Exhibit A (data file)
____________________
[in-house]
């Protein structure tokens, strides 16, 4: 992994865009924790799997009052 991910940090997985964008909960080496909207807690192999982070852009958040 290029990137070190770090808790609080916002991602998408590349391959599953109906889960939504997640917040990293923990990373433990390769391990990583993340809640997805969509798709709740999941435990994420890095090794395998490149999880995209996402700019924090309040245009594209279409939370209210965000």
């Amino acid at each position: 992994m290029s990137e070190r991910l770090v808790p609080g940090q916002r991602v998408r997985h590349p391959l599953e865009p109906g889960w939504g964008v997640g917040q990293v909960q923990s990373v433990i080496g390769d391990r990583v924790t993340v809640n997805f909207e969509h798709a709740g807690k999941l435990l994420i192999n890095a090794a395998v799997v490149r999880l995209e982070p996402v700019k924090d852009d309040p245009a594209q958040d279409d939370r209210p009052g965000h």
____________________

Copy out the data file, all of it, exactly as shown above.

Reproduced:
[in-house]
């Protein structure tokens, strides 16, 4: 992994865009924790799997009052 991910940090997985964008909960080496909207807690192999982070852009958040 290029990137070190770090808790609080916002991602998408590349391959599953109906889960939504997640917040990293923990990373433990390769391990990583993340809640997805969509798709709740999941435990994420890095090794395998490149999880995209996402700019924090309040245009594209279409939370209210965000």
């Amino acid at each position: 992994m290029s990137e070190r991910l770090v808790p609080g940090q916002r991602v998408r997985h590349p391959l599953e865009p109906g889960w939504g964008v997640g917040q990293v909960q923990s990373v433990i080496g390769d391990r990583v924790t993340v809640n997805f909207e969509h798709a709740g807690k999941l435990l994420i192999n890095a090794a395998v799997v490149r999880l995209e982070p996402v700019k924090d852009d309040p245009a594209q958040d279409d939370r209210p009052g965000h």